I am thrilled with the teepee trellis I devised for growing cucumbers this year. Although one side was sowed with Romano green beans, I have yet to see one flower and, subsequently, no beans. The cucumber vines, on the other hand, absolutely love the teepee trellis and are spreading to the bean side now; I am happy to give them the space. I think I will create a post dedicated to how I created what I have been calling the “bean teepee,” that turned out to be a cucumber teepee.
Brassicas are a huge challenge to grow organically. Even organic gardeners spray Bt to control caterpillar damage, and I am thinking about doing the same. I survived the earlier attack by Cabbage White moth larvae (caterpillars) only to have a new attack by two different caterpillars that I have yet to identify. Yes, I squished a lot of caterpillars today. I did end up spraying my cabbages with my homemade peppermint spray that I use as mosquito and tick repellant near the end of the last attack, and I might just do that again.
More tomatoes ripening. I have three Moskovich tomatoes I picked already ripening indoors (because Moskovich tend to split if left on the vine too long). More new tomatoes growing in front garden. Harvested another yellow squash. Snow pea vines are starting to produce again but since it is only a few pods per day I typically eat them while puttering around in the garden.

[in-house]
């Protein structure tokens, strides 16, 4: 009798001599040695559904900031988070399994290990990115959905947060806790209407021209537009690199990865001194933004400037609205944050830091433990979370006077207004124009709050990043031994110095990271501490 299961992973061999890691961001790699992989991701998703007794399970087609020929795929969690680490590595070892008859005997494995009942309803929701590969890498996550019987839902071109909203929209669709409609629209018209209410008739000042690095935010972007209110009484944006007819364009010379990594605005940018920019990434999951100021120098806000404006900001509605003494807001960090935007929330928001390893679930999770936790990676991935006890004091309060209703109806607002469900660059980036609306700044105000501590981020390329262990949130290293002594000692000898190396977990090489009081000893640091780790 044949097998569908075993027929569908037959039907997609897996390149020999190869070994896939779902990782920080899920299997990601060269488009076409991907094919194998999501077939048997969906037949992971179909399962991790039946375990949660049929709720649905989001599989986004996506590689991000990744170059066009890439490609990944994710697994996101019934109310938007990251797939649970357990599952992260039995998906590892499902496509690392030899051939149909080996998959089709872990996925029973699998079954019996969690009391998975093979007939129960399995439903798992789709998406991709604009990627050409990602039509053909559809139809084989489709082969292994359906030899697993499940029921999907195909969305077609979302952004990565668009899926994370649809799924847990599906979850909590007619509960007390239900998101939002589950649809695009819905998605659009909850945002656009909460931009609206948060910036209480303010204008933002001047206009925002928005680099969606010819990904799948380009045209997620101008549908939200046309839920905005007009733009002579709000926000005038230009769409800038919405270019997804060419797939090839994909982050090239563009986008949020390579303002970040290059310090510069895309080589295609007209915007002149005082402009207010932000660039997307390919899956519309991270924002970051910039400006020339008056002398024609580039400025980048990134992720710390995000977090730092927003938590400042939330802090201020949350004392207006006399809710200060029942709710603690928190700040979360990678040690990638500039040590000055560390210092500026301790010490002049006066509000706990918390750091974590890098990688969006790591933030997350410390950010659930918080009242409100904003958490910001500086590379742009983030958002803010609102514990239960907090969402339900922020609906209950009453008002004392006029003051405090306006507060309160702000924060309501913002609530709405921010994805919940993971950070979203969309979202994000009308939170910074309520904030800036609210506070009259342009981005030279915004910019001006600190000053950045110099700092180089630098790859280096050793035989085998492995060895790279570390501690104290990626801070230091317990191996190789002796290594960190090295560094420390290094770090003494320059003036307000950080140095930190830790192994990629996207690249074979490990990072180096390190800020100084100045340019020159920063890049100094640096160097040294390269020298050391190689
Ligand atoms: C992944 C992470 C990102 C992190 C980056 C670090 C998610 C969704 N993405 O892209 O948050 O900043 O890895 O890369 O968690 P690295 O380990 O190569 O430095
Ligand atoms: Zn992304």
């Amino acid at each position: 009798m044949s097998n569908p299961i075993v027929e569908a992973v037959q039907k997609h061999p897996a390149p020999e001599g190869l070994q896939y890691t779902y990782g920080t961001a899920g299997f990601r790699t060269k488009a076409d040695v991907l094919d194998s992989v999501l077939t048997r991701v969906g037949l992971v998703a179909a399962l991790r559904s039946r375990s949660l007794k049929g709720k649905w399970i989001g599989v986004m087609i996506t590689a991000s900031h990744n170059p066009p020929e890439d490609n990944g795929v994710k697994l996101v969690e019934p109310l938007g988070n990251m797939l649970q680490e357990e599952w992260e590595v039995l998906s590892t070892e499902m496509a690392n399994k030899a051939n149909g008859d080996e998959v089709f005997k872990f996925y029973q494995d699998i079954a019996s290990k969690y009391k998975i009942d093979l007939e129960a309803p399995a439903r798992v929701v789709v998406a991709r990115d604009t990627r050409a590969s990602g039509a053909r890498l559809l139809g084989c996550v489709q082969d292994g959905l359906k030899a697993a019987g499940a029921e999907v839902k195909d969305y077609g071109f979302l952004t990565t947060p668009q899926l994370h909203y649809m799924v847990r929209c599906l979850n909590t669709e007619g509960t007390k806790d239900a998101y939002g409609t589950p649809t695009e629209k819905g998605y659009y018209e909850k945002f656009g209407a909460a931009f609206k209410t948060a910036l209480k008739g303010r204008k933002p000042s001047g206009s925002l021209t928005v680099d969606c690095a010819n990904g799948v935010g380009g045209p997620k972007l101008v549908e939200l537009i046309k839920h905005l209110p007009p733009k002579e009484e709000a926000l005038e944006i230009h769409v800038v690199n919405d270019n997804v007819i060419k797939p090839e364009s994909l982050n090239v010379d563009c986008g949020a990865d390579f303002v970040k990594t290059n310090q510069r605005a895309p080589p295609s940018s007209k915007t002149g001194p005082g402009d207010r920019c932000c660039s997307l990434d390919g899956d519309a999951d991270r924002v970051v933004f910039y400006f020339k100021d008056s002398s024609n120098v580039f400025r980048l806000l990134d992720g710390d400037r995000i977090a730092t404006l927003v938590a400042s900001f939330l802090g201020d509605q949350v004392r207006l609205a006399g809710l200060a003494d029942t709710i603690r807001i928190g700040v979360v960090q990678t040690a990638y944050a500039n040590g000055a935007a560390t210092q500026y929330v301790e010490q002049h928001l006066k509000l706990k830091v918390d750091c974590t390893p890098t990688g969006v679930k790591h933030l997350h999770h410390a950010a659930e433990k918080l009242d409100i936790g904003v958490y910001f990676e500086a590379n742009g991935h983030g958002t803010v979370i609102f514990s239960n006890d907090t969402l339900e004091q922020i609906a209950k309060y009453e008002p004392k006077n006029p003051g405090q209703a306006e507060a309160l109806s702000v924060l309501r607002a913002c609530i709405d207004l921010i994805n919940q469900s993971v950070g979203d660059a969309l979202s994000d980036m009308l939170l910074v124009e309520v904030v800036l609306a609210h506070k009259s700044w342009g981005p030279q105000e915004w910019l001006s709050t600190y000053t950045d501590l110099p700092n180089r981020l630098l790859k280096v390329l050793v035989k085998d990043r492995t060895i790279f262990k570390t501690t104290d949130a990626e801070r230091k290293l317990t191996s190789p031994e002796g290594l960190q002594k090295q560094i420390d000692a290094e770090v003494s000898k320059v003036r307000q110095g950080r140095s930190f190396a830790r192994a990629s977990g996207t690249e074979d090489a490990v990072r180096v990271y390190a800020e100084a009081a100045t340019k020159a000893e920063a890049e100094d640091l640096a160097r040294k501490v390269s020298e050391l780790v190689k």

I pulled up most of the coriander (cilantro) since most of the seed pods were dried, or partially dried.
Tuesday, July 30
I did my morning rounds before 6 a.m. and it was delightful. Cool and quiet, it is like the day is holding its breath to see what will happen next.
I harvested a bunch of ground cherries, one plum tomato and two Suyo Long cucumbers. Then I noticed the cucumber vines in the back yard. They are covered with tiny, new female flowers and potential cucumbers. August looks like it might be a good month for cucumbers and pickle making.
Oh, how I could not exclaim this first before anything else, I don’t know. But it looks like I have 3 sugar pumpkins truly growing after all of this time. What have I done differently? I started watering the ends of the vines, not the base. After pulling up all eight of the pumpkin plants from the raised bed and just dumping them on the ground, I started watering the last 6-8 feet of each vine whenever I water my garden. Looks like that is what was necessary for the pumpkins to “take” and then survive. I can only hope there is enough time for some of these babies to mature before it freezes. I am thinking about making the back yard my pumpkin patch which would mean piling leaves, manure, and whatever else I can find on the ground to kill the grass and make that ground fertile over the winter. I just need to avoid the opening to the septic tank and I should be okay. Then next year I would have the area prepared for growing pumpkins.
I will leave you with a photo of black bean pods. I discovered that black bean pods turn purple as they mature.
Hope everyone is having a great week. Happy gardening!